1997. The Huntress and the Sphinx
1997. The Thief of Hermes
1999. Go Quest, Young Man
2000. How the Quest Was Won
2000 Questward Ho
1998. Voices of Chaos (Ann Crispin and Ru Emerson This is actually
the seventh in the Starbridge series)
1999. Against the Giants (Greyhawk series â€“ D&D)
2001. Keep on the Borderlands (as above)
Short Fiction: (And perhaps someone will gather these short stories into a collection for those of us who missed them in original markets. )
1987. A Golden Net for Silver Fishes
1988. The Werewolf’s Gift
1988. Two-Edged Choice
1990. Shapeshifter’s Duel
1993. Looking Forward: Excerpt from The Craft of Light
1996. Call Him By Name
1998. Three-Edged Choice
2003. Find a Pin
About every six months I google Ru Emerson to see if there is anything new about her, and this time your commentary showed up. I wish she was still actively writing. I have almost exactly the same feelings about her that you do – I love Princess of the Flames and I reread the Trilogy at least once a year. A few years ago I tracked down the whole set via Amazon for a neice as her Christmas gift.
an update for Ru Emerson is that in late 2011 Ridan Publishing signed all seven books in A.C. Crispin’s StarBridge series – including the seventh written by Emerson. StarBridge, Silent Dances, Shadow World and Serpent’s Gift should all be available by now. The last three books in the series are scheduled for release in early 2012. I recommend the series,
I love those first 4 books also – and kept hoping there would be sequels to both. The Nedao series seemed more “done” to me, but there was a whole world left to explore!
A few years back I borrowed “In The Caves of Exile” – my favorite – from my mom… then she passed away… and my dad’s house burned partially down… and now I wish I’d grabbed all the other books, too! I was just checking Amazon about replacement copies, but I *really* want the ones with the beautiful covers… sigh.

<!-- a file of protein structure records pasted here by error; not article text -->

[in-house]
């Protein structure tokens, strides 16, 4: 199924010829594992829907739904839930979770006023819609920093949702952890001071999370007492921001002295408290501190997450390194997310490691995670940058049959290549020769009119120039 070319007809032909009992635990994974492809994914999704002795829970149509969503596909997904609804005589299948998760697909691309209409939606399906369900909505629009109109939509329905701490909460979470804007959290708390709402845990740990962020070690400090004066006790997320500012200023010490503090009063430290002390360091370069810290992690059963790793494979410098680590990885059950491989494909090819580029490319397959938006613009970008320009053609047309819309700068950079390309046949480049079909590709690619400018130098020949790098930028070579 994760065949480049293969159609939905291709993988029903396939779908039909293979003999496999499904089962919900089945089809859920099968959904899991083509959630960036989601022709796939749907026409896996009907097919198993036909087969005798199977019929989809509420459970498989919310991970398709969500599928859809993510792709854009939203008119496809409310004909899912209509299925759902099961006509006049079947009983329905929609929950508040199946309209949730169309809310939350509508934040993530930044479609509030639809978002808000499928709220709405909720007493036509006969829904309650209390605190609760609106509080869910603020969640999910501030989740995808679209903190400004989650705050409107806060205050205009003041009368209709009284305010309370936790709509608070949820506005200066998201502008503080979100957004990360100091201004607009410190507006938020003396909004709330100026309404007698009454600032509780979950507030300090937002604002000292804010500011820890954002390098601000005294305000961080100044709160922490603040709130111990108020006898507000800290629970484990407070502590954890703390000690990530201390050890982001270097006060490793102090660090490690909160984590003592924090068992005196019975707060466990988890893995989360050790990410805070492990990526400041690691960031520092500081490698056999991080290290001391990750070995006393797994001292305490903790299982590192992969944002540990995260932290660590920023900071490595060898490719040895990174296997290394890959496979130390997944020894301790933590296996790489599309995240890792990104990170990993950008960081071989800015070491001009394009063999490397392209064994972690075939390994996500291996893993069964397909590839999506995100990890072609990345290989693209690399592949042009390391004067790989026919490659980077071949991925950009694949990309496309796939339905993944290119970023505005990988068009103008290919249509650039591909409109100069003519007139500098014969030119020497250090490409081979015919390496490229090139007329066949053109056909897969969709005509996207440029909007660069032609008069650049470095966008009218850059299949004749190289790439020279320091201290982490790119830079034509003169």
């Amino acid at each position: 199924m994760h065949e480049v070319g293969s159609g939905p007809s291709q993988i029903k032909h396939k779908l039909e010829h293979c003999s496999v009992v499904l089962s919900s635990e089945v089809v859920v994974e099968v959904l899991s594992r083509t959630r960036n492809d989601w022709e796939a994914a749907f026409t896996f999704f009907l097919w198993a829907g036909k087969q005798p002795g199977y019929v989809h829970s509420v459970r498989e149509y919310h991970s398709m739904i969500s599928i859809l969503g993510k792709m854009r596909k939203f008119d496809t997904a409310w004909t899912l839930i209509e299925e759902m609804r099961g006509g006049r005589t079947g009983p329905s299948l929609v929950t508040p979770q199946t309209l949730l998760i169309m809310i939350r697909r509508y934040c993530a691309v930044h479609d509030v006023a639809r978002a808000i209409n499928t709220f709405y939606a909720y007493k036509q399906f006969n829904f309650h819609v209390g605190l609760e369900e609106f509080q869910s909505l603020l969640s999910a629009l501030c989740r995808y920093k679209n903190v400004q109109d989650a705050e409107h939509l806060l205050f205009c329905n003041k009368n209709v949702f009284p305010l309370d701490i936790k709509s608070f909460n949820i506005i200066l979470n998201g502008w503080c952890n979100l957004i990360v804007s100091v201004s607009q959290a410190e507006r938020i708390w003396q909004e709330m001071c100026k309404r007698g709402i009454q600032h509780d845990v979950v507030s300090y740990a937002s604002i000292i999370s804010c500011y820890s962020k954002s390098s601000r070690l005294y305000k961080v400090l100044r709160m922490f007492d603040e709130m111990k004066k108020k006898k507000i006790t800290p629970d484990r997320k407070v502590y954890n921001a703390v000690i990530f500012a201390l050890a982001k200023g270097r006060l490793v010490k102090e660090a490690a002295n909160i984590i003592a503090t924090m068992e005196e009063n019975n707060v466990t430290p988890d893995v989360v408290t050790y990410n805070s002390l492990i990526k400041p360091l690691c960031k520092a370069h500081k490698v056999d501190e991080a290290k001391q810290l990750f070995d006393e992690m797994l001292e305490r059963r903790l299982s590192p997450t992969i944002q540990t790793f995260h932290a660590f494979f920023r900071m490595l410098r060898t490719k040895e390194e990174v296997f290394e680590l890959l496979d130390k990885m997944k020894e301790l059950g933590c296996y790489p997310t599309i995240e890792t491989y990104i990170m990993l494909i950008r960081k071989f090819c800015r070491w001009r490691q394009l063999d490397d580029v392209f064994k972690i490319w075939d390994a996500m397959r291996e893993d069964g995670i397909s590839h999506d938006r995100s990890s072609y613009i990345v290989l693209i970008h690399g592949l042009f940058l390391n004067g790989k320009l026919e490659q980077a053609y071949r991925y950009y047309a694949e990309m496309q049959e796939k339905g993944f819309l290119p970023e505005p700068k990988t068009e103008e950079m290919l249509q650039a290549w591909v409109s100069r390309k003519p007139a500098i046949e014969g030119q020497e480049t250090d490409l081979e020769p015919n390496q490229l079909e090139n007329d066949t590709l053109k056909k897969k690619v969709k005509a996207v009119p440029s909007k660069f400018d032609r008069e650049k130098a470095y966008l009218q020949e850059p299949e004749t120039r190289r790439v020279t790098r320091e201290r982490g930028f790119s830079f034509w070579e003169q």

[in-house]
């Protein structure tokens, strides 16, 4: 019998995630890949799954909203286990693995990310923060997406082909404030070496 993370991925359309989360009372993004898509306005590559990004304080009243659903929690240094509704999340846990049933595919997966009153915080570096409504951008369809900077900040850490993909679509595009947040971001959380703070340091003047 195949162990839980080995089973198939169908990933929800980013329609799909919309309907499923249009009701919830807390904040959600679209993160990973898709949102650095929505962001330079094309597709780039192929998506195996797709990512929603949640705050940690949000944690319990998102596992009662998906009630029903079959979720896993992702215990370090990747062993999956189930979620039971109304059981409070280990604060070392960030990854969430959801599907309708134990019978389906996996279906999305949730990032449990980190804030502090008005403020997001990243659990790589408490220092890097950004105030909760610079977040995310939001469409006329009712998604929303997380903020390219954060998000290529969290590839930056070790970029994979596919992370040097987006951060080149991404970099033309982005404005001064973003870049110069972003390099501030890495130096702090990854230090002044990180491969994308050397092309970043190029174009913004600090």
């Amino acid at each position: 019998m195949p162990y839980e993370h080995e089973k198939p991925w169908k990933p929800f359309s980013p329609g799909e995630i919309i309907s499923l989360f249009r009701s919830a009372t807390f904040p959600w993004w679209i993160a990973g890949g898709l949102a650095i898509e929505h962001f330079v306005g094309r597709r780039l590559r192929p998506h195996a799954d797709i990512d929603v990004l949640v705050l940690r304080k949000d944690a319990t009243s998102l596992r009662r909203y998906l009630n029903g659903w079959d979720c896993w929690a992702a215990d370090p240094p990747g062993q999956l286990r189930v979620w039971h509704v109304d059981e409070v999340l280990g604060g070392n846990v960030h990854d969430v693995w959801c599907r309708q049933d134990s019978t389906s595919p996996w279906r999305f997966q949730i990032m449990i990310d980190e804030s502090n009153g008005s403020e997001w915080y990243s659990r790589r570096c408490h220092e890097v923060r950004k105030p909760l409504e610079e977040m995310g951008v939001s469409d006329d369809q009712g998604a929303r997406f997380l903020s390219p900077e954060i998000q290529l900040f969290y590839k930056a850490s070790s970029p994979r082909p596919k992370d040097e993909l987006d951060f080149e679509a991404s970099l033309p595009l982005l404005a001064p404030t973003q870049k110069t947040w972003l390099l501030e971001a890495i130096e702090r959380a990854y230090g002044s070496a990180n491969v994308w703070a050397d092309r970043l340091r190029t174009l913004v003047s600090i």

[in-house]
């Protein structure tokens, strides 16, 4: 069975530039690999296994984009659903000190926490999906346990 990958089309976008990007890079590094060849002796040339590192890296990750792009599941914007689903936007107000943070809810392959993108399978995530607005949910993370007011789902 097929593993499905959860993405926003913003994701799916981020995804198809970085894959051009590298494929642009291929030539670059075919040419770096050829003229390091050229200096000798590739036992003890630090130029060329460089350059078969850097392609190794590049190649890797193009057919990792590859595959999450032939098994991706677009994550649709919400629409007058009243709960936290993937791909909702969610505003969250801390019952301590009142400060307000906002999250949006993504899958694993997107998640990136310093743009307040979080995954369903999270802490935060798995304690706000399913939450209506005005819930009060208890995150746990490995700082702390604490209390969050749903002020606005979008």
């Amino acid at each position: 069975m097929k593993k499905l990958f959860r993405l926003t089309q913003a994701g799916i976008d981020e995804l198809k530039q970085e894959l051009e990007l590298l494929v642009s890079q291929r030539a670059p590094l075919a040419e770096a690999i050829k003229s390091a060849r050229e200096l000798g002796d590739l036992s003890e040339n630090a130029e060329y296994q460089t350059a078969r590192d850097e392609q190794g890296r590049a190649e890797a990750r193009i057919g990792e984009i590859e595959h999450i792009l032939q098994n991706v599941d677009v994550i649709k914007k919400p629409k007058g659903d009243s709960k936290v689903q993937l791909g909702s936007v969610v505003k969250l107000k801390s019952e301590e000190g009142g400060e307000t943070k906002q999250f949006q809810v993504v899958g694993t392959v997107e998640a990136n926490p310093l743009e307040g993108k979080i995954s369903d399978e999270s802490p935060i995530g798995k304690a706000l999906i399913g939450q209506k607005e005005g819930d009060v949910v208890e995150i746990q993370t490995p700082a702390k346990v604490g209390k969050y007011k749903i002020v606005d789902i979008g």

It’s time to introduce *my* oldest daughter to Ru Emerson’s work!
Thank you for this article…
I met Ru in 1991 at Westercon, a nice lady and I have always loved her first four books (and treasure the signed one with personal message that she did for me after spending hours chatting together in the pro-room during the con.) But, long deep sigh, it happens every so often, terrific authors seem to fade away and you never know exactly why or what happened to them. Look at Lorna Freeman for example. I agree, Nedao was a well-realized world and I’d have liked to read more about it, a LOT more. But that’s life.
It’s been more than twenty years since I met her briefly at a local book signing. At the time, she was living in Dallas, Oregon.
I have not read the Nedao series, but I happened to enjoy the Night-Threads series, perhaps more because of the concept of how two differing magic school philosophies might be reflections of the same, older, lost school of magic. I thought Princess of Flames a first rate book. Triumphant, yet sad; revenge is always a costly purchase. The Greyhawk book was well done.
I do see a short story, published in 2016, in the Speculative Fiction database, here:
She is a talented writer, and I, too, would have enjoyed reading more of her work.
yes, I was at a convention in Vancouver in, I think,1998 and spent quite a lot of time with her in the pro-writer’s room. I liked her a lot, and as I also loved her Princess of Flames and the Nedao series, I regretted all the more that she wrote so few works. I still have those books, (one signed by her to me with personal comments,) and re-read them regularly. It’s just sad when you run into a reader you love and either they stop writing, or write very few books. (Pat Hodgell is another. I love her Kencyrath books, started buying them in 1983, but there are so few.)
As I noted, she did do a short story in 2016. I wrote to the Dallas Public Library to see if they had any news of her, as she used them a lot for research, and credited them more than once for their help with her writing. I haven’t heard anything back yet.